Cells often need to move up a concentration gradient of an attractive chemical. The types of lipids in the cell membranes also seem to form a gradient, from front to back of the cell. New work has identified two enzymes that may shape this lipid imbalance.
The pictures reproduced here aren't just pretty — they reveal something fundamental about how cells move towards the source of an attractant chemical. The left image shows the behaviour of normal cells of Dictyostelium discoideum, a type of slime mould. The cells on the right lack an enzyme called PTEN. The colour scale, from blue to red, indicates how each cell moves over time. The normal cells are clearly moving towards a chemical source (asterisk), but the mutant cells seem less sure where they're going.
The images are taken from a paper by Miho Iijima and Peter Devreotes (Cell 109, 599–610; 2002). Together with work by Satoru Funamoto et al. (Cell 109, 611–623; 2002), this study reveals the importance to motility of enzymes — including PTEN — that alter the lipid content of cell membranes.
Many cells need to move up a concentration gradient of a given chemical ('chemoattractant'); in humans, for instance, immune cells migrate towards signals emitted by invading microorganisms. Cells must sense the gradient and then extend protrusions ('pseudopodia') in the direction of movement. Filaments of the protein actin form the skeleton of pseudopodia.
Studies with lipid-binding proteins suggested that the lipid content of cell membranes forms a gradient during chemoattraction, with 3-phosphoinositides being concentrated at the front edge. These are thought to bind signalling proteins, leading to the changes needed for movement. But how does the lipid imbalance come about? This question is tackled in the new papers.
Funamoto et al. started by studying phosphatidylinositol-3-OH kinases (PI(3)Ks), enzymes that produce 3-phosphoinositides, in D. discoideum. When cells were placed in a chemoattractant gradient, two different PI(3)Ks moved to the membrane at the leading edge, with similar kinetics to 3-phosphoinositide-binding proteins. Membrane-bound PI(3)Ks seemed to trigger the formation of pseudopodia.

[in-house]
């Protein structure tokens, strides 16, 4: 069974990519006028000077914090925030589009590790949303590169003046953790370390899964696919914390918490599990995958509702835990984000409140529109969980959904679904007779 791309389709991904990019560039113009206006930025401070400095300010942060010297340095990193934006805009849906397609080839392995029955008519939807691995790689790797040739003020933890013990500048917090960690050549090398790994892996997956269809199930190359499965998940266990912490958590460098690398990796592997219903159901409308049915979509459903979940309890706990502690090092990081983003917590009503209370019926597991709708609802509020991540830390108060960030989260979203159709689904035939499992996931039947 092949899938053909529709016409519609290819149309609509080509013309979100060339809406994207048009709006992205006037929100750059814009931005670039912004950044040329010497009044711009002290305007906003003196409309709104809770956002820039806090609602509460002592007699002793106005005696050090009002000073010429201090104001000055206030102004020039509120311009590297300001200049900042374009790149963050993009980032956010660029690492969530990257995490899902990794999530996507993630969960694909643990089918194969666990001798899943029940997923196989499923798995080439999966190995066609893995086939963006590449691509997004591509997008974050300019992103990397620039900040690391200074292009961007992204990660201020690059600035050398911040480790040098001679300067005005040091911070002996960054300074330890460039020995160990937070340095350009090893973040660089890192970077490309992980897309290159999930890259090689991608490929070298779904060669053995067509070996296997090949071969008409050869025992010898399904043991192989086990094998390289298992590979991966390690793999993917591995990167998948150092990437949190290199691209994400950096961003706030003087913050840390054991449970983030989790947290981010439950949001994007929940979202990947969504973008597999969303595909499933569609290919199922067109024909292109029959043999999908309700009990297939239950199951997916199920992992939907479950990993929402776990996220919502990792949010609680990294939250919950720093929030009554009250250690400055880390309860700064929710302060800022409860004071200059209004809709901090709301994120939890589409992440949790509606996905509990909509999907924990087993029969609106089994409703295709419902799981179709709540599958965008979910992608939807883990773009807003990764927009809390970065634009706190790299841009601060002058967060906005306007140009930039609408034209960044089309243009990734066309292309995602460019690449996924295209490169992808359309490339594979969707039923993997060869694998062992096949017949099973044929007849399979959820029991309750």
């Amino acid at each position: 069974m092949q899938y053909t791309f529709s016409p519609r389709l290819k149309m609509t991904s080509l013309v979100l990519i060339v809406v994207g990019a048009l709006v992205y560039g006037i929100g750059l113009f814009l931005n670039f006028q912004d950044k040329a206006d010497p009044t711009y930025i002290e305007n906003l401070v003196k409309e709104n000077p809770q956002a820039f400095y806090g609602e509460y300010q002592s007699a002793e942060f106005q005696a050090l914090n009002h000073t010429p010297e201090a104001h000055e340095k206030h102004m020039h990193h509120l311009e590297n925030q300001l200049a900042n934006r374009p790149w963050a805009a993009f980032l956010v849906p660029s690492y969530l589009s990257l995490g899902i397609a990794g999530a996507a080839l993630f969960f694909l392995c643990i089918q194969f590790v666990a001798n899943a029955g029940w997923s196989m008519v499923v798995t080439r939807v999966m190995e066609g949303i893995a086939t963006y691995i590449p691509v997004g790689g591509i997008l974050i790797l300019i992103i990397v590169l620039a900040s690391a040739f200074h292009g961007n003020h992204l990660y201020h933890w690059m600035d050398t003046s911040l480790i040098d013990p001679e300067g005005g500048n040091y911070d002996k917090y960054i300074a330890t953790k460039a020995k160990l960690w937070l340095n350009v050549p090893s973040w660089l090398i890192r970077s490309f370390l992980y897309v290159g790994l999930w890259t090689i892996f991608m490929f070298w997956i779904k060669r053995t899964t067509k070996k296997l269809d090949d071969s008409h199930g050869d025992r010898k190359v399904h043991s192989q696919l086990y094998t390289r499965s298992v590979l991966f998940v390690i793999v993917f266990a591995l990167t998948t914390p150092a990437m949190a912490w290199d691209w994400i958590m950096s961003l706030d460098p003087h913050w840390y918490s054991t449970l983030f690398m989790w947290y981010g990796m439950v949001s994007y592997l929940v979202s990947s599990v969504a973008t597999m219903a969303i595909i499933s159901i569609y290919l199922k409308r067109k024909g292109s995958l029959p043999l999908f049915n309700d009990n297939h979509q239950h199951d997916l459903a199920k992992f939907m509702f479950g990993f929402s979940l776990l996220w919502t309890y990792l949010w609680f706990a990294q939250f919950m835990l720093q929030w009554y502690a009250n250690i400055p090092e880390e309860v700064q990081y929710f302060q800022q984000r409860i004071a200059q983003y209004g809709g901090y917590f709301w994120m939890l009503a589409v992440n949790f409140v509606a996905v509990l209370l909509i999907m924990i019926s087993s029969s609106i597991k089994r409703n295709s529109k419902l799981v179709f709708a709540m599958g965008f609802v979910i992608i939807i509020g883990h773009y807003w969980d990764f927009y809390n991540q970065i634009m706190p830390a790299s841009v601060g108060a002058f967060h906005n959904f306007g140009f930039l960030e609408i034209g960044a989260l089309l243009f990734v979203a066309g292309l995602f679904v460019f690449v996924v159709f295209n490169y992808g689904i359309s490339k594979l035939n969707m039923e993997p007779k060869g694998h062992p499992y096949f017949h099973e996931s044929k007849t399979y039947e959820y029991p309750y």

So the localization of PI(3)Ks could explain the generation of 3-phosphoinositides at the leading edge. But the concentration of these lipids tails off sharply towards the rear of a cell, hinting that an enzyme that degrades them might be at work there. Both groups investigated a possible candidate — PTEN. When Funamoto et al. overexpressed this enzyme in D. discoideum, the cells moved more slowly and became less polarized in response to a chemoattractant. Iijima and Devreotes engineered D. discoideum lacking PTEN, and again the cells moved abnormally, taking a circuitous route to the chemoattractant. The cells also produced pseudopodia more erratically, sometimes at the back, and had more actin filaments than normal. Finally, both groups found that PTEN is usually located at the rear of moving cells.
This suggests that PTEN and PI(3)Ks help to produce a gradient of 3-phosphoinositides, which is much steeper than the chemoattractant gradient. The lipid gradient translates into the correct localization of key signalling proteins and actin filaments, and so into directed movement. But how these enzymes are moved about the cell, and how they interact with other chemoattractant-sensing pathways, remains to be seen.
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